Title ix

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Furthermore, while Title IX legally prohibits discriminatory practices in state funded programs, it does not order the maintenance of strict ratio between the proportions the two genders in the institution’s athletic programs and its student body (Cohen v. Brown University). Furthermore, as far as the scope of Title IX is concerned, academic institutions have had to make tough decisions regarding which athletics programs fall within the scope of this law. The existing state of sports budget was such that in most institutions, the largest part of sports budgets were allocated to men’s athletics which did not reflect the percentage of men in the student body (Cohen v. Brown University).
Keeping in view the above confusion, a law was passed in 1984 with respect to Title IX. In 1984 the U.S Supreme Court had passed the law that Title IX applied exclusively to those programs that were funded by state money (Cohen v. Brown University). This law was enforced in the context of Grove vs. City Bell (which shall be discussed later). This implied that discrimination was not illegal in activities or programs that were not funded by state money. This means that discrimination on the basis of gender in athletic sports would not be considered unlawful because very few of such programs are funded by the state or have funds allocated specifically for them. Additionally, athletic programs can be considered as subunits of an institution’s programs that receive state money for a wide range of reasons including funds for construction, student aids, feeding programs and research grants.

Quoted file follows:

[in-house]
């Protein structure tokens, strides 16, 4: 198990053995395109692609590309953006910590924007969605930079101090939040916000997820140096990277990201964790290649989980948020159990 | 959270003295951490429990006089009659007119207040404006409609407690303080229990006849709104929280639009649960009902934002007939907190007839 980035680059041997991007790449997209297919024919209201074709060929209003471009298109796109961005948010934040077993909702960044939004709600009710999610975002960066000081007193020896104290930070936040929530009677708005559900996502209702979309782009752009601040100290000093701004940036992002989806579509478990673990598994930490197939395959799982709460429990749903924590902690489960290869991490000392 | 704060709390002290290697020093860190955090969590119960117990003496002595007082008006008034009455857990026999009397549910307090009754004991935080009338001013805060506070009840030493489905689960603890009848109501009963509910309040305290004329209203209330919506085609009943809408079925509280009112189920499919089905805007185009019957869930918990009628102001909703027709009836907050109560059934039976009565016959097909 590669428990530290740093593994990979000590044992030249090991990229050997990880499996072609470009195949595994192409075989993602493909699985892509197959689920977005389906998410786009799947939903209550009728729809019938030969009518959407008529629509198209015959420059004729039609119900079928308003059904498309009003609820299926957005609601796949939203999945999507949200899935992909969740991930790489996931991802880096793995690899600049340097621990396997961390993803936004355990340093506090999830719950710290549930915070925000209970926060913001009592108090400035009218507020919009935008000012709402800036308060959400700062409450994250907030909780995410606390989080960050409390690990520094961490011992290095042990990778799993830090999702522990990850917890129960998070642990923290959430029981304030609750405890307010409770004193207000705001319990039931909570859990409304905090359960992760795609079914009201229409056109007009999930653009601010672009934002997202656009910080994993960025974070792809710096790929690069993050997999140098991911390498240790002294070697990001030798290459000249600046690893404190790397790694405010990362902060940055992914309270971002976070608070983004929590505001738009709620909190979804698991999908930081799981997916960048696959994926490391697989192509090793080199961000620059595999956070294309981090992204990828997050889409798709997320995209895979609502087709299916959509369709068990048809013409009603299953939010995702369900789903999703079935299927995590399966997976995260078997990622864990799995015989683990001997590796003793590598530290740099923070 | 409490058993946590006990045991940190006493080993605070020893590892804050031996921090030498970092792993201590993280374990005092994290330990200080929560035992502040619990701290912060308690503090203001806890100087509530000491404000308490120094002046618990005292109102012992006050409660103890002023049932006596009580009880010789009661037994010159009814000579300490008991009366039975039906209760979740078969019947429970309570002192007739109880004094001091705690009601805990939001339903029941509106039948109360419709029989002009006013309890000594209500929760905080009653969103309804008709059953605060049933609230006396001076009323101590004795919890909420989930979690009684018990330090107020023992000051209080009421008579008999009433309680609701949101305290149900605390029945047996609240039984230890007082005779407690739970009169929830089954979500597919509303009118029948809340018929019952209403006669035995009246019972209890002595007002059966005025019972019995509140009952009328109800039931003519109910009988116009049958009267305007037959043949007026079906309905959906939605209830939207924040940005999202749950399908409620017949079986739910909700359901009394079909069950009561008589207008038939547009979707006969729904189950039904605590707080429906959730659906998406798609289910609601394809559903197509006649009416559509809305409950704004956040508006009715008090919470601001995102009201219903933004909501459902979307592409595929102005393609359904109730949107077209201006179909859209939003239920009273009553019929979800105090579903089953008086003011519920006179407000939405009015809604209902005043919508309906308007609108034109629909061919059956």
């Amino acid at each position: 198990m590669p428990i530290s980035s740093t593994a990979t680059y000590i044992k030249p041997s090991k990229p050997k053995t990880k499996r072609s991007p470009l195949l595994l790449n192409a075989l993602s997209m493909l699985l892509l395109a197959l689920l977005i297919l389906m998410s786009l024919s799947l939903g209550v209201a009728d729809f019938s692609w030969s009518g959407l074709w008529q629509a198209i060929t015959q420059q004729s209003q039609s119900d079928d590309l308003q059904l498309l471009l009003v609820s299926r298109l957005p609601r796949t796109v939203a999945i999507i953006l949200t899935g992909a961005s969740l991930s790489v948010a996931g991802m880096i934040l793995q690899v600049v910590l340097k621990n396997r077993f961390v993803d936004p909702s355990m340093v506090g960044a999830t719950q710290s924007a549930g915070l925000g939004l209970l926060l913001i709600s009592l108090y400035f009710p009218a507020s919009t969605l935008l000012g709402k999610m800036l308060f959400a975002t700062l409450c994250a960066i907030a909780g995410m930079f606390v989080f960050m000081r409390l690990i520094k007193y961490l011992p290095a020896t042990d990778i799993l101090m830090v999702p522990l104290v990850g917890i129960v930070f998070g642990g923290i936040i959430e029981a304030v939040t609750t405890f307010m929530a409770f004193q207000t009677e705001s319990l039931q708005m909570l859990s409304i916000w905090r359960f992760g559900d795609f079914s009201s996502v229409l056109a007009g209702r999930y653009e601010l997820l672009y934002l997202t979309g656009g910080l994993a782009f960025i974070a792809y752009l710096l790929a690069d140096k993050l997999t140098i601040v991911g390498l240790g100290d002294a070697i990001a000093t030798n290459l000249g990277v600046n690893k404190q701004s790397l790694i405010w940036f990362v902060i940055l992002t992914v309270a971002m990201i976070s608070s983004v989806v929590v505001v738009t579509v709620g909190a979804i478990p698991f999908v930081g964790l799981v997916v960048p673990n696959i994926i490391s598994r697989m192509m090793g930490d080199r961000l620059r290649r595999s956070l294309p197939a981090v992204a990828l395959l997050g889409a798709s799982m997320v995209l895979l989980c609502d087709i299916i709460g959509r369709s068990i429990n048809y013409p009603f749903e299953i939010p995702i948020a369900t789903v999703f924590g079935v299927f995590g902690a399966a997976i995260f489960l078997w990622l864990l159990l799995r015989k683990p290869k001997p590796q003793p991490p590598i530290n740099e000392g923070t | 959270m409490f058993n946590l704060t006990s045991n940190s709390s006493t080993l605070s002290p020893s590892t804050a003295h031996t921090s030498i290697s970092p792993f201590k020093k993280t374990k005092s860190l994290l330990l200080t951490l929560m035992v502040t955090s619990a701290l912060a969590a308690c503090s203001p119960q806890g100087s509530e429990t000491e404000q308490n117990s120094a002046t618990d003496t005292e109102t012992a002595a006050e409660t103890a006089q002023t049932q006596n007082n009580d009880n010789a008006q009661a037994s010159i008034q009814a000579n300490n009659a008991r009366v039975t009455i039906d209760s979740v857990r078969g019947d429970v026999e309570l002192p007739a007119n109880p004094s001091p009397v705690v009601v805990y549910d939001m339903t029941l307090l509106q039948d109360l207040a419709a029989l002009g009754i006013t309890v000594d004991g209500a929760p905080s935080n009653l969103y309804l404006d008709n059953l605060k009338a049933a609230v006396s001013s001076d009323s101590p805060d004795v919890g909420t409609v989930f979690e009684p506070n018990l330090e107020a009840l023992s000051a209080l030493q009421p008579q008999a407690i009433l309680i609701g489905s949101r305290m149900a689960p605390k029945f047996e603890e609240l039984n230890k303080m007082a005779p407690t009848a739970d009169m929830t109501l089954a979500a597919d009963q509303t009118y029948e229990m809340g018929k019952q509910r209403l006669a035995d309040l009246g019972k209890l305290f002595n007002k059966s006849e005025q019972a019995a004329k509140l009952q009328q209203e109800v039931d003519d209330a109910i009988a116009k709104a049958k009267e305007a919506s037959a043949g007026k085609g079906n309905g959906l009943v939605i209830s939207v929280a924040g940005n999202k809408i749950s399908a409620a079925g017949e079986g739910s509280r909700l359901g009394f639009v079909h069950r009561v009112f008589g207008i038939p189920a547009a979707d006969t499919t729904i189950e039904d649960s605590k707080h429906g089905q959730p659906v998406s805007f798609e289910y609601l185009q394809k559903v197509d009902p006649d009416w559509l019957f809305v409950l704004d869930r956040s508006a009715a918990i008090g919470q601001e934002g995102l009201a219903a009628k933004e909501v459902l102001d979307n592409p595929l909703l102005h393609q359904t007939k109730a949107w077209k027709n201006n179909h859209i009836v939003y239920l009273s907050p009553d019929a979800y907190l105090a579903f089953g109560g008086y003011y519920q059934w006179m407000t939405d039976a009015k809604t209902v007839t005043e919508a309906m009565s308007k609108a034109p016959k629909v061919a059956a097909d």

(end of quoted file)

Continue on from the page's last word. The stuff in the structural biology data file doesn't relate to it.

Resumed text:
The first case to be analyzed is the case of United States vs. Virginia. The Virginia Military Institute (VMI) has been noted for its lack of co-education and being an exclusively male undergraduate institute. This institution was sued by the United States with the argument that exclusive admissions to males were unconstitutional. This stance